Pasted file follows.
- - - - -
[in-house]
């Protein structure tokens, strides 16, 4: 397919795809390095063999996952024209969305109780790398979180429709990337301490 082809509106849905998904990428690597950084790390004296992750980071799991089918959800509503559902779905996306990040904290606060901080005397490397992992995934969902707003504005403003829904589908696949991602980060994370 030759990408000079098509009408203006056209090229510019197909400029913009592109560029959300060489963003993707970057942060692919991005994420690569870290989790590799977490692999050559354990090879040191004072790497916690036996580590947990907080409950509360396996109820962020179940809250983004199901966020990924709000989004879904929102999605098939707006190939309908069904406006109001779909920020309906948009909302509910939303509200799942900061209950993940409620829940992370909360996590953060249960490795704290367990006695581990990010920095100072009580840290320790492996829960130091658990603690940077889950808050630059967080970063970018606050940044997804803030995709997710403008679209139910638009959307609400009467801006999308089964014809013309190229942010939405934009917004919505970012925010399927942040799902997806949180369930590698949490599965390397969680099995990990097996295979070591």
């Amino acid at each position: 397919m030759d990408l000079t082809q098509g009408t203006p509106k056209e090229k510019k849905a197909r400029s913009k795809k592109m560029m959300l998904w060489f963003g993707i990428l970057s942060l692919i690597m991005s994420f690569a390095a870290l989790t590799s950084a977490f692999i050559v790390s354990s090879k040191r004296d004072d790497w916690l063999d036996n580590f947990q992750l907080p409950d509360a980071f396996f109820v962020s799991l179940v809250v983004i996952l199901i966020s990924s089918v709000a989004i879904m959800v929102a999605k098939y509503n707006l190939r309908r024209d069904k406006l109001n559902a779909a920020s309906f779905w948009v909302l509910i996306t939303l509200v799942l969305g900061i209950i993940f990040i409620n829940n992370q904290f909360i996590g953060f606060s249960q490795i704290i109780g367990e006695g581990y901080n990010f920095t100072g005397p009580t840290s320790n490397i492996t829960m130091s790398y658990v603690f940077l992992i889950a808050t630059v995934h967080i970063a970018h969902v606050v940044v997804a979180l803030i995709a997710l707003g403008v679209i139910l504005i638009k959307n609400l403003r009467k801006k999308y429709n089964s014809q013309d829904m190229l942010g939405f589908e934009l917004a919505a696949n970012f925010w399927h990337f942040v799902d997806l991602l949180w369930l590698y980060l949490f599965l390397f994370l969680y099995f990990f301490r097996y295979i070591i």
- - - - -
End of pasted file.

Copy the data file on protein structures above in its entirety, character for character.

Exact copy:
[in-house]
């Protein structure tokens, strides 16, 4: 397919795809390095063999996952024209969305109780790398979180429709990337301490 082809509106849905998904990428690597950084790390004296992750980071799991089918959800509503559902779905996306990040904290606060901080005397490397992992995934969902707003504005403003829904589908696949991602980060994370 030759990408000079098509009408203006056209090229510019197909400029913009592109560029959300060489963003993707970057942060692919991005994420690569870290989790590799977490692999050559354990090879040191004072790497916690036996580590947990907080409950509360396996109820962020179940809250983004199901966020990924709000989004879904929102999605098939707006190939309908069904406006109001779909920020309906948009909302509910939303509200799942900061209950993940409620829940992370909360996590953060249960490795704290367990006695581990990010920095100072009580840290320790492996829960130091658990603690940077889950808050630059967080970063970018606050940044997804803030995709997710403008679209139910638009959307609400009467801006999308089964014809013309190229942010939405934009917004919505970012925010399927942040799902997806949180369930590698949490599965390397969680099995990990097996295979070591």
């Amino acid at each position: 397919m030759d990408l000079t082809q098509g009408t203006p509106k056209e090229k510019k849905a197909r400029s913009k795809k592109m560029m959300l998904w060489f963003g993707i990428l970057s942060l692919i690597m991005s994420f690569a390095a870290l989790t590799s950084a977490f692999i050559v790390s354990s090879k040191r004296d004072d790497w916690l063999d036996n580590f947990q992750l907080p409950d509360a980071f396996f109820v962020s799991l179940v809250v983004i996952l199901i966020s990924s089918v709000a989004i879904m959800v929102a999605k098939y509503n707006l190939r309908r024209d069904k406006l109001n559902a779909a920020s309906f779905w948009v909302l509910i996306t939303l509200v799942l969305g900061i209950i993940f990040i409620n829940n992370q904290f909360i996590g953060f606060s249960q490795i704290i109780g367990e006695g581990y901080n990010f920095t100072g005397p009580t840290s320790n490397i492996t829960m130091s790398y658990v603690f940077l992992i889950a808050t630059v995934h967080i970063a970018h969902v606050v940044v997804a979180l803030i995709a997710l707003g403008v679209i139910l504005i638009k959307n609400l403003r009467k801006k999308y429709n089964s014809q013309d829904m190229l942010g939405f589908e934009l917004a919505a696949n970012f925010w399927h990337f942040v799902d997806l991602l949180w369930l590698y980060l949490f599965l390397f994370l969680y099995f990990f301490r097996y295979i070591i």